Optimization of capillary trapping of CO2 sequestration in saline aquifers Public Deposited

Optimization of capillary trapping of CO₂ sequestration in saline aquifers

http://ir.library.oregonstate.edu/concern/graduate_thesis_or_dissertations/1g05fg854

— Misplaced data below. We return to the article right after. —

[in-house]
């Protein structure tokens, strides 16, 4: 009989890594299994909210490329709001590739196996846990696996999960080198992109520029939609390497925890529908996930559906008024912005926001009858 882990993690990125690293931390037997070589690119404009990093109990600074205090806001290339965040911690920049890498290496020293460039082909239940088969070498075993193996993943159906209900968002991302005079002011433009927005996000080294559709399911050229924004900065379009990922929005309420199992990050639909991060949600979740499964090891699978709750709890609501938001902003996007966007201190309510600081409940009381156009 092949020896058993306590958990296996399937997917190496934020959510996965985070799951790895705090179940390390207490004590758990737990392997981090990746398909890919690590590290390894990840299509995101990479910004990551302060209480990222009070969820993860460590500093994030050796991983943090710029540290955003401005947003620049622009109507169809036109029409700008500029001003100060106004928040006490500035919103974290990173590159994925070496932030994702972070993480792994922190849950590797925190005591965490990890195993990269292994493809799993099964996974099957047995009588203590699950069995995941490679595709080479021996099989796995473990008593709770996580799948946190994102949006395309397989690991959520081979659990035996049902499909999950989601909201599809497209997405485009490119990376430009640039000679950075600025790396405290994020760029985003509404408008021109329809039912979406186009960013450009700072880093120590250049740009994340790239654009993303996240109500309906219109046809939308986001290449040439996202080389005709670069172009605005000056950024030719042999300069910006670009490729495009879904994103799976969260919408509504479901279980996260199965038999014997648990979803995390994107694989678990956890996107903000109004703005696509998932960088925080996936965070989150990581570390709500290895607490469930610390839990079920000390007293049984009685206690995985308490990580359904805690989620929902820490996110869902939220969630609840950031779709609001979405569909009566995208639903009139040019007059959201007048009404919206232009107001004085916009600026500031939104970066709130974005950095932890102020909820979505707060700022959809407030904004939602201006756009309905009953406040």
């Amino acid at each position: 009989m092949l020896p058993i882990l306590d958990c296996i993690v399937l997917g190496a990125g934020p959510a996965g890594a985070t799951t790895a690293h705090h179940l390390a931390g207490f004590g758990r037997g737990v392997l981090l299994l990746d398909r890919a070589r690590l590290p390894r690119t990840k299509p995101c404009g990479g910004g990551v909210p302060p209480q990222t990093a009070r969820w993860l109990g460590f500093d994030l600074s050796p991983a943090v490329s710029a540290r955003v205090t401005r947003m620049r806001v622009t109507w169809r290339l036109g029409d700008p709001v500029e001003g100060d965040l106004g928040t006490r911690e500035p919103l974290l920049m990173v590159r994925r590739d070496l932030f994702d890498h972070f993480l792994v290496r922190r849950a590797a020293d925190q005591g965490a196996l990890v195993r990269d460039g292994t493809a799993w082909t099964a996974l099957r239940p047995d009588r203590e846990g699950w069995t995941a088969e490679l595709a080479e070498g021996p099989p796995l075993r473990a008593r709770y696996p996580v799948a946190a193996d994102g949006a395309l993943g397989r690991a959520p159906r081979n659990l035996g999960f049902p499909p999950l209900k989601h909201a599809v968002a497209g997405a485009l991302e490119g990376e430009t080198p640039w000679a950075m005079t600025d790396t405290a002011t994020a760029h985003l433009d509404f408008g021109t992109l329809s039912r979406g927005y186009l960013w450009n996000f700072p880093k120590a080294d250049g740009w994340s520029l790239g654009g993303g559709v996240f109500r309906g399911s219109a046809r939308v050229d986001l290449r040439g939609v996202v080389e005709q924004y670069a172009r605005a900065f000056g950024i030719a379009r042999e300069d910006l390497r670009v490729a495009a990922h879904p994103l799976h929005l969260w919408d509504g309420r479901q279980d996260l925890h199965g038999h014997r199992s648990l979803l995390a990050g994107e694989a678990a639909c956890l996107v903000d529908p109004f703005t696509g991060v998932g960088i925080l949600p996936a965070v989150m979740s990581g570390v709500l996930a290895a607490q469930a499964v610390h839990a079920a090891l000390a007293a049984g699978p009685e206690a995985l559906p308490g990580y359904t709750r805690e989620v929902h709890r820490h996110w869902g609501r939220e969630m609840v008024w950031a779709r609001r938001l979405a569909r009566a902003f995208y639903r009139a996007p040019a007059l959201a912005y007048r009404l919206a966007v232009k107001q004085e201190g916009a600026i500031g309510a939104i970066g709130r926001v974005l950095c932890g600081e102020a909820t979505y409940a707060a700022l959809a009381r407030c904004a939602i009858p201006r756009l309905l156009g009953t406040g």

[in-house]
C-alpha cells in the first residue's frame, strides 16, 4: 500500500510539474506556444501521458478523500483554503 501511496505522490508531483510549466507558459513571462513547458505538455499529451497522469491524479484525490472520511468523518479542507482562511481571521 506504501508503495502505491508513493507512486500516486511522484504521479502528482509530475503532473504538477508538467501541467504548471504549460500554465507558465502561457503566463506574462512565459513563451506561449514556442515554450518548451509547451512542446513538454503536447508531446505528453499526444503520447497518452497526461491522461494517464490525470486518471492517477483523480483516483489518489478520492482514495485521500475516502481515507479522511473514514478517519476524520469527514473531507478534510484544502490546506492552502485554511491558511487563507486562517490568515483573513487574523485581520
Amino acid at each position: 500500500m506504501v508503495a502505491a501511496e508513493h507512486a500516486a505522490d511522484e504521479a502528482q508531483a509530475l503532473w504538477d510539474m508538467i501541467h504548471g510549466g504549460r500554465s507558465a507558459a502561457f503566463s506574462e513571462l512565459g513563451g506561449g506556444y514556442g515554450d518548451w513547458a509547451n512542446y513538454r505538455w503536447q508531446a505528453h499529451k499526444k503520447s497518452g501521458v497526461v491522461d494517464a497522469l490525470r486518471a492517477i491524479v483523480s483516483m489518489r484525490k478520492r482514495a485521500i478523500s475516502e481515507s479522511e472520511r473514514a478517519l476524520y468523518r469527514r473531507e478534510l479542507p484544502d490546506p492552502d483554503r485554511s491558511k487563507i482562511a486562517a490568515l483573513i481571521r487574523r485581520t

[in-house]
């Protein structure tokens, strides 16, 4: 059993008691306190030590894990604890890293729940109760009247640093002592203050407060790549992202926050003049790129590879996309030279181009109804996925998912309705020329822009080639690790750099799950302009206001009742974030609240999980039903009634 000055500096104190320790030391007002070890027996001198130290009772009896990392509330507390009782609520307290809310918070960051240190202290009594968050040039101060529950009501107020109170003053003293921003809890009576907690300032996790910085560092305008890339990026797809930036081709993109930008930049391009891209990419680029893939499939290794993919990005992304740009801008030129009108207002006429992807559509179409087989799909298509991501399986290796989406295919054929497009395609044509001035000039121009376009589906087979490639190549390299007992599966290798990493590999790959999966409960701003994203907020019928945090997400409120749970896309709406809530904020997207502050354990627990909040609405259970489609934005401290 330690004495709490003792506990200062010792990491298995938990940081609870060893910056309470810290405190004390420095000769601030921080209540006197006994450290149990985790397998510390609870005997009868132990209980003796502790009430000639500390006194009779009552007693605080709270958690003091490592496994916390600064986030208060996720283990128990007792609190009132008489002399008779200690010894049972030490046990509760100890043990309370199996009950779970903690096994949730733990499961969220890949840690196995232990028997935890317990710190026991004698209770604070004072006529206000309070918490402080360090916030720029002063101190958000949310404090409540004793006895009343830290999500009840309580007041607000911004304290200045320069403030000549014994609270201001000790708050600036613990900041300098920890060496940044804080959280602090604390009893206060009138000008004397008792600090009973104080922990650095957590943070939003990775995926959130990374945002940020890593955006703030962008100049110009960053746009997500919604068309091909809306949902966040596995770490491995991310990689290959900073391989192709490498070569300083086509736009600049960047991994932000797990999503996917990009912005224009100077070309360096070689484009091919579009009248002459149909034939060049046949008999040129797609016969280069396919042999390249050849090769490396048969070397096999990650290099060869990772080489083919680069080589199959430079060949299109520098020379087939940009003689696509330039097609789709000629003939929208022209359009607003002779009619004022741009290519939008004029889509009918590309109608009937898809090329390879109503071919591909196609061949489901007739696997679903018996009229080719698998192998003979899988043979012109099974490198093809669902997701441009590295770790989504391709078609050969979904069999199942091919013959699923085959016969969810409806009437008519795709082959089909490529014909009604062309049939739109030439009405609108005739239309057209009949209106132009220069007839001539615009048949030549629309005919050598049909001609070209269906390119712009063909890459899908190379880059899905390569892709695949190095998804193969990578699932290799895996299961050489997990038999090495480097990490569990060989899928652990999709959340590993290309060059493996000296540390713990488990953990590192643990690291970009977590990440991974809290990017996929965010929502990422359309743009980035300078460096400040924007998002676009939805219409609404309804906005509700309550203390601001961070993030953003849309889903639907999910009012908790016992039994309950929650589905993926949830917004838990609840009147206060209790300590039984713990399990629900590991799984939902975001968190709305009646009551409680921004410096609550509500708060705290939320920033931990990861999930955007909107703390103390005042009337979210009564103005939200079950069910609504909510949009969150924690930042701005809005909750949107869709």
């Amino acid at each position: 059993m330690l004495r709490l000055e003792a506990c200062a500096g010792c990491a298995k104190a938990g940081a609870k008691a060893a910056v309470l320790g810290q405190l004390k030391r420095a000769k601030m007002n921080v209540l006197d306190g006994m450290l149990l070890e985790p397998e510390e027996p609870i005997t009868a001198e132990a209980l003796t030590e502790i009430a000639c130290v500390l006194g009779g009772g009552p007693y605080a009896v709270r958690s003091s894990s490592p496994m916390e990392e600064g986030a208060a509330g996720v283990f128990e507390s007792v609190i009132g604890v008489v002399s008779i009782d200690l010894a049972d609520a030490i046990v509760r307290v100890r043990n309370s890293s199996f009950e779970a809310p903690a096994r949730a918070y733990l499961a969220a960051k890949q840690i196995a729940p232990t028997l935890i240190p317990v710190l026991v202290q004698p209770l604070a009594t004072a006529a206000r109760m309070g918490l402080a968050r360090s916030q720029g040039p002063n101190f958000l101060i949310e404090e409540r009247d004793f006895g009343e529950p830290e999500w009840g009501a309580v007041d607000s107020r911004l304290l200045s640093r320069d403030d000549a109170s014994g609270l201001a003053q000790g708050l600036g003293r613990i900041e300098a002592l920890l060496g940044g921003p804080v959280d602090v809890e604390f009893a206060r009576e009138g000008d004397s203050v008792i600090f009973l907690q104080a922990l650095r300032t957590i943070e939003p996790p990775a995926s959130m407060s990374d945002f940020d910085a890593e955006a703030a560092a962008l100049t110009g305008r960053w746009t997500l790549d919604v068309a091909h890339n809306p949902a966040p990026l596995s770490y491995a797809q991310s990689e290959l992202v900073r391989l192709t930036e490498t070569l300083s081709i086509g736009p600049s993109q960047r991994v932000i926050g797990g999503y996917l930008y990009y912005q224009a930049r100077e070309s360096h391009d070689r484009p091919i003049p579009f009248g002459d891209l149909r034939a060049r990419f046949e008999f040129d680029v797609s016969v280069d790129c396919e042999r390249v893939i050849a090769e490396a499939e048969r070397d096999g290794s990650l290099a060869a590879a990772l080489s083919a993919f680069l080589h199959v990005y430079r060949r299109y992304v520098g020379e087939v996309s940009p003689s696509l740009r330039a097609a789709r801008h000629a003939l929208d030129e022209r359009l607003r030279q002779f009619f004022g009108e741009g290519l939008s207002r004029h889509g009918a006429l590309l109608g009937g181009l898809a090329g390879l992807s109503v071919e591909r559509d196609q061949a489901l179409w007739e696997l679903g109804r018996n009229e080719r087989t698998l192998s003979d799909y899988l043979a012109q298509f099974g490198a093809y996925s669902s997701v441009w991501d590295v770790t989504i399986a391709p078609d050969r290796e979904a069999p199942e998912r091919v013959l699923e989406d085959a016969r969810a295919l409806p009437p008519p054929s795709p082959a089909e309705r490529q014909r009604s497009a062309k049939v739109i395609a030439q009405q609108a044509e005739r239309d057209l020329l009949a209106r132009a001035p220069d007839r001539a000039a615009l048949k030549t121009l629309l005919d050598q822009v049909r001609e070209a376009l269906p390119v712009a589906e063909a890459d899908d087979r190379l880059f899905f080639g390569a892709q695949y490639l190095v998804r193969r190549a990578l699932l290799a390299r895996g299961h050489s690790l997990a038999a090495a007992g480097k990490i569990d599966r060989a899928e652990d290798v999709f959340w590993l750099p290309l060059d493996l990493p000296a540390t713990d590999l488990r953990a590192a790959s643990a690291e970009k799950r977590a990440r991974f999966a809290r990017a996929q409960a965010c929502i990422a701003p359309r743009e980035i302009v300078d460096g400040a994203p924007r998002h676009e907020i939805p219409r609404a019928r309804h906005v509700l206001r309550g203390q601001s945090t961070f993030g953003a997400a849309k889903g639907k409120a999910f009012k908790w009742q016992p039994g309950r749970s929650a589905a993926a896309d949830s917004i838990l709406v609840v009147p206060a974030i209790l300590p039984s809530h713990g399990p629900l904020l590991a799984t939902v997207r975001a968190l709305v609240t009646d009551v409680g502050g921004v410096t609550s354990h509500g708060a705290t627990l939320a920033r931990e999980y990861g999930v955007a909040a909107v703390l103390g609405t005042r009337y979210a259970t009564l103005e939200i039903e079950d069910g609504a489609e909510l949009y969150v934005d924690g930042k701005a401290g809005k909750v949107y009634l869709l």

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  • Geological carbon sequestration, as a method of atmospheric greenhouse gas reduction, is at the technological forefront of the climate change movement. During sequestration, carbon dioxide (CO₂) gas effluent is captured from coal fired power plants and is injected into a storage saline aquifer or depleted oil reservoir. In an effort to fully understand and optimize CO₂ trapping efficiency, the capillary trapping mechanisms that immobilize subsurface CO₂ were analyzed at the pore-scale. Pairs of proxy fluids representing the range of in situ supercritical CO₂ and brine conditions were used during experimentation. The two fluids (identified as wetting and non-wetting) were imbibed and drained from a flow cell apparatus containing a sintered glass bead column. Experimental and fluid parameters, such as interfacial tension, fluid viscosities and flow rate, were altered to characterize their relative impact on capillary trapping. Computed x-ray microtomography (CMT) was used to identify immobilized CO₂ (non-wetting fluid) volumes after imbibition and drainage events. CMT analyzed data suggests that capillary behavior in glass bead systems do not follow the same trends as in consolidated natural material systems. An analysis of the disconnected phases in both the initial and final flood events indicate that the final (residual) amount of trapped non-wetting phase has a strong linear dependence on the original amount of non-wetting phase (after primary imbibition), which corresponds to the amount of gas or oil present in the formation prior to CO₂ injection. More importantly, the residual trapped gas was also observed to increase with increasing non-wetting fluid phase viscosity. This suggests that CO₂ sequestration can be optimized in two ways: through characterization of the trapped fluid present in the formation prior to injection and through alterations to the viscosity of supercritical CO2.
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